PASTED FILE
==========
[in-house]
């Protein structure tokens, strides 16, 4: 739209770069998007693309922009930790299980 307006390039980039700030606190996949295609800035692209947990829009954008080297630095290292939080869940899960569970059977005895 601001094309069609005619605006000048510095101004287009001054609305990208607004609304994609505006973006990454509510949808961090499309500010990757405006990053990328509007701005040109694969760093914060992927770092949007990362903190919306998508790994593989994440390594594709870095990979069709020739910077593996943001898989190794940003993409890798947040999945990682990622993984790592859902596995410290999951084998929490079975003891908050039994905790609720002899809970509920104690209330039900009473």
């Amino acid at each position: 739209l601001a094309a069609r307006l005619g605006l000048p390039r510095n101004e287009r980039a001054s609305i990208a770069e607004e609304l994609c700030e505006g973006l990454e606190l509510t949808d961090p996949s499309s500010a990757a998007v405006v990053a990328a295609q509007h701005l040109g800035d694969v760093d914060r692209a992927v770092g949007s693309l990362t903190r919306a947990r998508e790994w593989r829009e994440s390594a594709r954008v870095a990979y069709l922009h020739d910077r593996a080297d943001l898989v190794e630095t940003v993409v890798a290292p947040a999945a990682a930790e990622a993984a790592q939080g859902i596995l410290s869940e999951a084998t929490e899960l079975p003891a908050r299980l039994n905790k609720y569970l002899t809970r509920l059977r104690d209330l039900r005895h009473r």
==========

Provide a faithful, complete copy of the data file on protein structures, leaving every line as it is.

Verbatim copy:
[in-house]
């Protein structure tokens, strides 16, 4: 739209770069998007693309922009930790299980 307006390039980039700030606190996949295609800035692209947990829009954008080297630095290292939080869940899960569970059977005895 601001094309069609005619605006000048510095101004287009001054609305990208607004609304994609505006973006990454509510949808961090499309500010990757405006990053990328509007701005040109694969760093914060992927770092949007990362903190919306998508790994593989994440390594594709870095990979069709020739910077593996943001898989190794940003993409890798947040999945990682990622993984790592859902596995410290999951084998929490079975003891908050039994905790609720002899809970509920104690209330039900009473």
């Amino acid at each position: 739209l601001a094309a069609r307006l005619g605006l000048p390039r510095n101004e287009r980039a001054s609305i990208a770069e607004e609304l994609c700030e505006g973006l990454e606190l509510t949808d961090p996949s499309s500010a990757a998007v405006v990053a990328a295609q509007h701005l040109g800035d694969v760093d914060r692209a992927v770092g949007s693309l990362t903190r919306a947990r998508e790994w593989r829009e994440s390594a594709r954008v870095a990979y069709l922009h020739d910077r593996a080297d943001l898989v190794e630095t940003v993409v890798a290292p947040a999945a990682a930790e990622a993984a790592q939080g859902i596995l410290s869940e999951a084998t929490e899960l079975p003891a908050r299980l039994n905790k609720y569970l002899t809970r509920l059977r104690d209330l039900r005895h009473r």